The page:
Kate's Comment

Thoughts on British ICT, energy & environment, cloud computing and security from Memset's MD

Who is John Galt?

We just watched the first two parts of Atlas Shrugged. I was unfamiliar with Ayn Rand and her works until today. I found the films exhilarating and eagerly await the third installment.

They depict a near-future world where economic collapse and enduring recession has enabled politicians to seize increasing power over private individuals and corporations. In the name of “the greater good”, they effectively outlaw competition and and ultimately appropriate intellectual property. Against this backdrop, increasing numbers of value-creating entrepreneurs as well as other talented individuals (eg. composers) are going missing.

A few years ago I would have thought Rand’s dystopia future unrealistic, but with the recent turbulence I now doubt that our economic system is sustainable. I see two main reasons for this:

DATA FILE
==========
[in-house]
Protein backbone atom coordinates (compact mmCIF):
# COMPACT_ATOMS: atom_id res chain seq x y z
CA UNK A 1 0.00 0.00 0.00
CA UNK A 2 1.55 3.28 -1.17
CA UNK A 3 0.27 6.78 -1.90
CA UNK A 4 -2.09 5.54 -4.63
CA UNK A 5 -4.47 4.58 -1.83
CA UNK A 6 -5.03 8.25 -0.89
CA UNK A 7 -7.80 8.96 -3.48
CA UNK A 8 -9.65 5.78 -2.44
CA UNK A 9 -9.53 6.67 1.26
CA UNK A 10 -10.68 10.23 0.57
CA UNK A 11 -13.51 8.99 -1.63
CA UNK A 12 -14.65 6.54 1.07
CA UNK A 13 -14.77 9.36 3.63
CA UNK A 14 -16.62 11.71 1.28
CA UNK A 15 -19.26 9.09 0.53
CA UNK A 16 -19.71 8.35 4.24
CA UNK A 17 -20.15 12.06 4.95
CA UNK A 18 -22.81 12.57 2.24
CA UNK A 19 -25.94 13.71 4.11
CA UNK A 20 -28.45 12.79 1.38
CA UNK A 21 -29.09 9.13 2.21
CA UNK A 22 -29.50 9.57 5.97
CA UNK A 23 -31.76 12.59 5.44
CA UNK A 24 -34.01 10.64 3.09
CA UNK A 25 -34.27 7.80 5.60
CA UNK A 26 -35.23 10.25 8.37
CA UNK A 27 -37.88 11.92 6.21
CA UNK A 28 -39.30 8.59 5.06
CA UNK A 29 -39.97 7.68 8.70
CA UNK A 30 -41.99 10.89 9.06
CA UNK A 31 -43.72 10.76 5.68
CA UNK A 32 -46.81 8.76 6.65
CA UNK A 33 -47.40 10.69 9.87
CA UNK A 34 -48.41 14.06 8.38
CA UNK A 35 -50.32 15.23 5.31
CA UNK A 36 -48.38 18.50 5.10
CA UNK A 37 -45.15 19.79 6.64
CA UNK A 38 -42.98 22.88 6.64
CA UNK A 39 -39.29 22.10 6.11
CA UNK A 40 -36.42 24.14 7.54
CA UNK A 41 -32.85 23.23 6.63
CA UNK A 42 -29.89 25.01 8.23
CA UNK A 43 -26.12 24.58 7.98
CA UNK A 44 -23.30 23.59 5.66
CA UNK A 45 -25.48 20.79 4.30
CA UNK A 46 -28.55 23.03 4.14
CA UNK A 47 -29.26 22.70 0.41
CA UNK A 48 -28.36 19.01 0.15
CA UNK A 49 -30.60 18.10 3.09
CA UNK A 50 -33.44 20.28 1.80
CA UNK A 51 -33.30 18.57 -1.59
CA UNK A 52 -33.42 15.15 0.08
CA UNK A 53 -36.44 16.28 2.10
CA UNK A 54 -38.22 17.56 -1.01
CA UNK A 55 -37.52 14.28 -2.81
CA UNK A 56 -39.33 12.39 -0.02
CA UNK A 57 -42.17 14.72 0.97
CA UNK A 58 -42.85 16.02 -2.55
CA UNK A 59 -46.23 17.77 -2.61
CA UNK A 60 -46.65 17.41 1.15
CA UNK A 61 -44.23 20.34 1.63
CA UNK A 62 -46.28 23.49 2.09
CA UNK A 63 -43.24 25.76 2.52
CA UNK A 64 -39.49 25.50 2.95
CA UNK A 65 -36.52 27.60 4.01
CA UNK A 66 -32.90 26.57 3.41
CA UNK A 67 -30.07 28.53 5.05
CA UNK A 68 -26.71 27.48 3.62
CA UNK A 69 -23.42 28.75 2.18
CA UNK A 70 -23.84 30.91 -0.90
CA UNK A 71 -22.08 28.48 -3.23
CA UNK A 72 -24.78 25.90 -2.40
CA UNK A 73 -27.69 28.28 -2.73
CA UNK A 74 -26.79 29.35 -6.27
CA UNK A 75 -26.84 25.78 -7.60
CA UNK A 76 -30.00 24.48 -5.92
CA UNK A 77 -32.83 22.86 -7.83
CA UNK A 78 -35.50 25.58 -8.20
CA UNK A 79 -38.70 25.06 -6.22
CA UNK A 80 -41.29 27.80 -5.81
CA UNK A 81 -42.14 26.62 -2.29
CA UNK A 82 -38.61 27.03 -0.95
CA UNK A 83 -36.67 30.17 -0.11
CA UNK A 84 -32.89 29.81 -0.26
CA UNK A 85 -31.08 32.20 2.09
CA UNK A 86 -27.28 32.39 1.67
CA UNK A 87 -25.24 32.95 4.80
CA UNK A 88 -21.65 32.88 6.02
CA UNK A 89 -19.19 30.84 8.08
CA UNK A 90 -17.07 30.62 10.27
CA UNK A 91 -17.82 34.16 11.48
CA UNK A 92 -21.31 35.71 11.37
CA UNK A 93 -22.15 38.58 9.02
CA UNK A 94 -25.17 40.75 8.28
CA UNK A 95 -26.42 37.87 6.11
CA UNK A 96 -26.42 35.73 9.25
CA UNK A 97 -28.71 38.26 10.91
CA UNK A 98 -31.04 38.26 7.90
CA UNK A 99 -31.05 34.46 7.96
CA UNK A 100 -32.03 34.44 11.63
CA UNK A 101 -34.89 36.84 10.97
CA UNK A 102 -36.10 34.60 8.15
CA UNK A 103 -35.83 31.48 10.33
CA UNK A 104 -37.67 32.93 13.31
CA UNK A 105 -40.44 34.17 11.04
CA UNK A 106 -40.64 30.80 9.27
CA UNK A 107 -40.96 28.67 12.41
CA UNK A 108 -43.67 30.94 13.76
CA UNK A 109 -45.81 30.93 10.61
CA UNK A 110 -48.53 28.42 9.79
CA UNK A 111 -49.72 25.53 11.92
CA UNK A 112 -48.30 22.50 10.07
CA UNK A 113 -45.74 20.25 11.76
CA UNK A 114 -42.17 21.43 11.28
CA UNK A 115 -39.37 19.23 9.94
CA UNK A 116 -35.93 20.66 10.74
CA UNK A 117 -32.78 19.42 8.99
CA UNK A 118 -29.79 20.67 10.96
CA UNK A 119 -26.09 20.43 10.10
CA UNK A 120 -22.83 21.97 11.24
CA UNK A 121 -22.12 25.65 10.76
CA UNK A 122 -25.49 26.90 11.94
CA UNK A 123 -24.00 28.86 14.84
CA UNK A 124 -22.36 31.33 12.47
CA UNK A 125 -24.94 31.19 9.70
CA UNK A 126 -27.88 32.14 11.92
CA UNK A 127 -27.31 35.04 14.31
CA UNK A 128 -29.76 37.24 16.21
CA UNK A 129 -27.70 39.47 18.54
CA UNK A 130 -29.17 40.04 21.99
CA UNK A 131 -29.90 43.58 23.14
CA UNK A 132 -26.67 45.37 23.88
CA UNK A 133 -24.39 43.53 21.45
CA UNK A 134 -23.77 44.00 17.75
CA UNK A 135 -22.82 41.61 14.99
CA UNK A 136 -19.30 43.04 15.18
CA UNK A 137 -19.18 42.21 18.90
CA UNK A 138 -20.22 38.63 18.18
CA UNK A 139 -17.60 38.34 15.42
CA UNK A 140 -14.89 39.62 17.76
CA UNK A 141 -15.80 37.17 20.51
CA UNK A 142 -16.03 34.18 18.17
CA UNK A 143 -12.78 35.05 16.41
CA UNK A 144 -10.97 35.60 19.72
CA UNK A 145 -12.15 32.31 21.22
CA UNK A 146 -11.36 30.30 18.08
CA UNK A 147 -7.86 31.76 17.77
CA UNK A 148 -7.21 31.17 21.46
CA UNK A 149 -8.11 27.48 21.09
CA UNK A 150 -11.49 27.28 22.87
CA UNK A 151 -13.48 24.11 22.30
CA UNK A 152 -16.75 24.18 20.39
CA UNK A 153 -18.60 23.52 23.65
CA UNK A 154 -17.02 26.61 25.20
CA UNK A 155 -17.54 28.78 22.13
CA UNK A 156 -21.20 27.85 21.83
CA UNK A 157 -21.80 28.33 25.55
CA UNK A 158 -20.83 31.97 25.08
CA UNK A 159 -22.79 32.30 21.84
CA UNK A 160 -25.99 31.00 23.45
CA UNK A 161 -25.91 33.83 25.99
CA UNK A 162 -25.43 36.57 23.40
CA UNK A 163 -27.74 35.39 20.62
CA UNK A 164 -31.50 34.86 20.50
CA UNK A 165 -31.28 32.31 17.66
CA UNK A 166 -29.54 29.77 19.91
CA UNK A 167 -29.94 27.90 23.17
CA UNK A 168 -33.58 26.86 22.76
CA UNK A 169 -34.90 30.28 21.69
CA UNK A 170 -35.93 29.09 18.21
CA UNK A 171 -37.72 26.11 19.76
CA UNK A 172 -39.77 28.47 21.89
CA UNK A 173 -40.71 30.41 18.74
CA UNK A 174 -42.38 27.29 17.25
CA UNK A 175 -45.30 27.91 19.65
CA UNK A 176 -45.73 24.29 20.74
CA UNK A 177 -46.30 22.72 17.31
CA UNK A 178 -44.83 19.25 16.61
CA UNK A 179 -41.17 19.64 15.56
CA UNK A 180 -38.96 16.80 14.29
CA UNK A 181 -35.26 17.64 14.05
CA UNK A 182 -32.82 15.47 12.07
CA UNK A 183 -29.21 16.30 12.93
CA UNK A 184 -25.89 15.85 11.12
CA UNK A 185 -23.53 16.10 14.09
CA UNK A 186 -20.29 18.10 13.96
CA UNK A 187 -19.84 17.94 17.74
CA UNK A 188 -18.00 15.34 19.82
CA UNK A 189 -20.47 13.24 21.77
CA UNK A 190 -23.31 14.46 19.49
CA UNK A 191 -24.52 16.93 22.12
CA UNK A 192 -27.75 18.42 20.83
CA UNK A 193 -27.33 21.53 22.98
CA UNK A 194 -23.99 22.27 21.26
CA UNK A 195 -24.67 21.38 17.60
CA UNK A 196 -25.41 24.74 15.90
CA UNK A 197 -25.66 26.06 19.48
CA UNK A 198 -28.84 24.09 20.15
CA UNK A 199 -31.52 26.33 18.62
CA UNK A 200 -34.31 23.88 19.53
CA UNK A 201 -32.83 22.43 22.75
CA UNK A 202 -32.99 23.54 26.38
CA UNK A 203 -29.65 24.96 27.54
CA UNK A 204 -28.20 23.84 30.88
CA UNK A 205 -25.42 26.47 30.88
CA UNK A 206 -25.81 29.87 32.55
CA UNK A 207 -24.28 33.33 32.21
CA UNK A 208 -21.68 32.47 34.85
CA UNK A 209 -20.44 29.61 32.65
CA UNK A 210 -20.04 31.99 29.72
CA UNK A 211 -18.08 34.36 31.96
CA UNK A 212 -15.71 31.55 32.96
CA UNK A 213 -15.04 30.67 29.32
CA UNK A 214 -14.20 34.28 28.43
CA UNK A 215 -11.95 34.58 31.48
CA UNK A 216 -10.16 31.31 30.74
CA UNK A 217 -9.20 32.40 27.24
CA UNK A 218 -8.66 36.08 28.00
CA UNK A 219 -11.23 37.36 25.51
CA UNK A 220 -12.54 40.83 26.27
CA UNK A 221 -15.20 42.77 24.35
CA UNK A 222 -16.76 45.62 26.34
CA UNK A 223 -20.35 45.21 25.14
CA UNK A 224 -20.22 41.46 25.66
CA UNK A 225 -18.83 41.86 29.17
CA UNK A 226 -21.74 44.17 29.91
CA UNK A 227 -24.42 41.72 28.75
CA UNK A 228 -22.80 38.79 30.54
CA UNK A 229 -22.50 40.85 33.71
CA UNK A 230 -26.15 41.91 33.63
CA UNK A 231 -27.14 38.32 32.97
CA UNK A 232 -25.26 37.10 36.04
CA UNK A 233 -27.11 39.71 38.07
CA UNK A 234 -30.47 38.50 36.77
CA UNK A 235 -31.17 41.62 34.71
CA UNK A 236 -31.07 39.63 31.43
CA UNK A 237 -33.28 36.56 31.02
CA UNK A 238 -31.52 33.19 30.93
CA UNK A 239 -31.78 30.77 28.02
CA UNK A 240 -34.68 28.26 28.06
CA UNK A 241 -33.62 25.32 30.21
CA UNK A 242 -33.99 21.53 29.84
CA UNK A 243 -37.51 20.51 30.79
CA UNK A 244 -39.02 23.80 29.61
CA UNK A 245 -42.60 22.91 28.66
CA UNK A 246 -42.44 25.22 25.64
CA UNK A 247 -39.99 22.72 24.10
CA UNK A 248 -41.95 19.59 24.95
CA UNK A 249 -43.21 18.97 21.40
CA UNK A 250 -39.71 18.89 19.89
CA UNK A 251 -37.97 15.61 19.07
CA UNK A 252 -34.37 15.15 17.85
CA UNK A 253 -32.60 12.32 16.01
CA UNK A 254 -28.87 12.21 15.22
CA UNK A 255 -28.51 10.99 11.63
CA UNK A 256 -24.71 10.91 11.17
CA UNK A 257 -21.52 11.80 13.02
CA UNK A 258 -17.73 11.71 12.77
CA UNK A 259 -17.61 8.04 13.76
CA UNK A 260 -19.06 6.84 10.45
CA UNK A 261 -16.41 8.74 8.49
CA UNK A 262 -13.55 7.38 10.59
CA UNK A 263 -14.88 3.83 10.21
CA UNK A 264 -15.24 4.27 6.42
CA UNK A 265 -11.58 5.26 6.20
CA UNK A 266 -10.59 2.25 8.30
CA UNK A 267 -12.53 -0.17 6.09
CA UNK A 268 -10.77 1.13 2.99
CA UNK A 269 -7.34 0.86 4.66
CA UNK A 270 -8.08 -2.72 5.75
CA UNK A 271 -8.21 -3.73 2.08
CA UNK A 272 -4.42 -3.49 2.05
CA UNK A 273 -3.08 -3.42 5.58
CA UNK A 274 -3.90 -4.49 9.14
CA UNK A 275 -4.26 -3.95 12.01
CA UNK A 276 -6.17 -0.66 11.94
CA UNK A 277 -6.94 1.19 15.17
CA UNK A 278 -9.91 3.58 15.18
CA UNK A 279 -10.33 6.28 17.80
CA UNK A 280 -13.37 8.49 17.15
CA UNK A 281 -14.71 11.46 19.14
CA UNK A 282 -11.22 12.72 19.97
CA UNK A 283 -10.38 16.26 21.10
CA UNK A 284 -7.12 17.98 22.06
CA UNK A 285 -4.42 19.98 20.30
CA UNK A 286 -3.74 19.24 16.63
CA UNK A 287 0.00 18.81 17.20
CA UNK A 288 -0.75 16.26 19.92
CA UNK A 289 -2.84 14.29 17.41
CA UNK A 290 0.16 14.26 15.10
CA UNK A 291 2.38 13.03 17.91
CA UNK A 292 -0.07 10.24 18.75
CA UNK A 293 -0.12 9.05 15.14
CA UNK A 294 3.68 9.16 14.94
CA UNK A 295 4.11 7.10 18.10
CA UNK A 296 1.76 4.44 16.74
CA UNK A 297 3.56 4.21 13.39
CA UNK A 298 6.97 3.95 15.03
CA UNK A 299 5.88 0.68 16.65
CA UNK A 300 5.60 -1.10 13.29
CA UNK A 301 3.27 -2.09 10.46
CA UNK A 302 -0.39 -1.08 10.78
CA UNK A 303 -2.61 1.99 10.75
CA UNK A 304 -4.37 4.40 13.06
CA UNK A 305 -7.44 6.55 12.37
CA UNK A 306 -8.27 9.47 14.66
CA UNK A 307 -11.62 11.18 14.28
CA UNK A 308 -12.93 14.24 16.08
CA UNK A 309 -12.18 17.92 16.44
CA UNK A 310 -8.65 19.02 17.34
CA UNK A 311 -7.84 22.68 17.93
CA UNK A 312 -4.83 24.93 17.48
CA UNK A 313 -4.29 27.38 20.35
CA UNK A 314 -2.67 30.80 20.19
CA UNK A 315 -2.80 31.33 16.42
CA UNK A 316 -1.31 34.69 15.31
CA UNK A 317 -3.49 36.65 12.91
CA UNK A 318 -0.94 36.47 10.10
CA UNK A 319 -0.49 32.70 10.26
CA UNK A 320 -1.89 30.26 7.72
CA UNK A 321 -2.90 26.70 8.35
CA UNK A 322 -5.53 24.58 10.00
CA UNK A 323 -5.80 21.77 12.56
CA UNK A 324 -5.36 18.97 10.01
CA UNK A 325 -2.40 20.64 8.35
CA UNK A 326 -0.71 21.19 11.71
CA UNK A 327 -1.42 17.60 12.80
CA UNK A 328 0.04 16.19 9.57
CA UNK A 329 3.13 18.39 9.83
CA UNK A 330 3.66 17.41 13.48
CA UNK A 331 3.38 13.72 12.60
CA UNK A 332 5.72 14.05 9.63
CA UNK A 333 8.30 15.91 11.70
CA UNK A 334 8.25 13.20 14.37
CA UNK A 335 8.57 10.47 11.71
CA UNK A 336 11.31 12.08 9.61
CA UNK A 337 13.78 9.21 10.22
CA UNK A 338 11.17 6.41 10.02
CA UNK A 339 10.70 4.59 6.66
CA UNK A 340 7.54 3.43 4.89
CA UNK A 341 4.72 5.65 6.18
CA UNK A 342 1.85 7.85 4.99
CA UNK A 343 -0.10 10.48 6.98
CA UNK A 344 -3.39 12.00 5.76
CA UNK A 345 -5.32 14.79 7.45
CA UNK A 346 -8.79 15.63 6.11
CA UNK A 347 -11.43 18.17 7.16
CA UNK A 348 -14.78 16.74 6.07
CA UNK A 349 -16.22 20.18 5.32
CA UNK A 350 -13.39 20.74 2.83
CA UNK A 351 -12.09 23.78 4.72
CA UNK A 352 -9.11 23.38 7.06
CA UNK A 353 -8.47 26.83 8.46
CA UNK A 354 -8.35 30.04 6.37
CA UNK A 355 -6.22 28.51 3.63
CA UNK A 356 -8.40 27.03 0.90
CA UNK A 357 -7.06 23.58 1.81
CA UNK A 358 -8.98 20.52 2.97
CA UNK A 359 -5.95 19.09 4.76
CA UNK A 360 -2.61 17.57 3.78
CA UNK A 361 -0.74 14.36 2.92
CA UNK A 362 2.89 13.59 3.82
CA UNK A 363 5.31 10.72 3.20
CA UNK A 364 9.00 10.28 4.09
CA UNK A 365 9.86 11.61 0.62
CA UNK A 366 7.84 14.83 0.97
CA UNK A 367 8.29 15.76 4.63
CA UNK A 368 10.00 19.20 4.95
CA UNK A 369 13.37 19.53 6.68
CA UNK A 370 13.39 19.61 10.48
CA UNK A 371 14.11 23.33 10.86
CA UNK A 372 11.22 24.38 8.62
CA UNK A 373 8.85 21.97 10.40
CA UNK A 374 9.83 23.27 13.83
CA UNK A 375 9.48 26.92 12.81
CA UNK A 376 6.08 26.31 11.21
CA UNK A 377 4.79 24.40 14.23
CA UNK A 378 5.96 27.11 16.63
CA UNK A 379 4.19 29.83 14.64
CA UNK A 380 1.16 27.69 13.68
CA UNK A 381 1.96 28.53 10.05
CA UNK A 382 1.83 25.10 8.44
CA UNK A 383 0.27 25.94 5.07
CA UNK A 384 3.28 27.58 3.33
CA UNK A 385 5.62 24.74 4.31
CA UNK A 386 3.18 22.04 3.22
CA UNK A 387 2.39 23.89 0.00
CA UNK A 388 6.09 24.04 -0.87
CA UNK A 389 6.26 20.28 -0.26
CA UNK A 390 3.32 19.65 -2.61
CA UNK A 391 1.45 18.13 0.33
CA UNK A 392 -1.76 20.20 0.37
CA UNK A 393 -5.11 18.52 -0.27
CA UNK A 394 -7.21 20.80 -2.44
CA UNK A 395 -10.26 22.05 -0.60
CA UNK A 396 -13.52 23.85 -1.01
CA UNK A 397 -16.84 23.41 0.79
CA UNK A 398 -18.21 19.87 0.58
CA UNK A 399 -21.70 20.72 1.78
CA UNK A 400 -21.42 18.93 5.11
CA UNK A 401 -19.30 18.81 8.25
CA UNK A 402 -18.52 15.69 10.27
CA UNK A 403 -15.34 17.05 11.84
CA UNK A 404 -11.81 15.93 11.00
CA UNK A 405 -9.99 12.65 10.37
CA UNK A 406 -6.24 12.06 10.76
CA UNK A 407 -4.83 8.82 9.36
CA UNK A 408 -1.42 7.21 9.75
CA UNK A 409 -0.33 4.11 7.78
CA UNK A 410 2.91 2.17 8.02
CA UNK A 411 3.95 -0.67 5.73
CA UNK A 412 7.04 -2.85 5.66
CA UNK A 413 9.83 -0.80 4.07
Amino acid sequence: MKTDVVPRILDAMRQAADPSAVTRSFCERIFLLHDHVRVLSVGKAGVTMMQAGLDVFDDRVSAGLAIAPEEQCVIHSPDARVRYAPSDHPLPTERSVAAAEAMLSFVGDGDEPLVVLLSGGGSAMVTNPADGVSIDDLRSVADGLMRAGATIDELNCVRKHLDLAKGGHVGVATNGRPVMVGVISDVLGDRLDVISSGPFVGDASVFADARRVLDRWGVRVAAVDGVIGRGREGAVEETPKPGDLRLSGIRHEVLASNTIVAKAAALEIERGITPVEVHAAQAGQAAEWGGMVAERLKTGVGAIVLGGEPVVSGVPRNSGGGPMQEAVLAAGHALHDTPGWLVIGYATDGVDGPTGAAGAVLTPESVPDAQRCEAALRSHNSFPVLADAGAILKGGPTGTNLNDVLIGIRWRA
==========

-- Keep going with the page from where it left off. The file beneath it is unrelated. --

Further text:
1) We are at the dawn of the post-labor economy. Machines now do most menial jobs better than people can, and as a result there are simply not enough jobs to go around. The welfare state bloats while the increasing-few whose talents cannot yet be automated bear the burden.

2) There is now an alternative financial and information system which is outside the reach of our inept governments: cryptocurrencies (eg. Bitcoin, Litecoin and their brethren) and cipherspace.

As the governments of the world tighten their grip around those of us who drive progress and create value, we will increasingly turn to the crypto-economy. My friend Simon Wardley, an economics advisor to the Cabinet Office, agrees.

Of course, governments can ultimately exert physical force over their citizens. That is where the Atlas Shrugged concept becomes really interesting, since what will the intelligent and capable do before the feds come knocking with warrants to force us to relinquish our wealth or be imprisoned?

We will leave.

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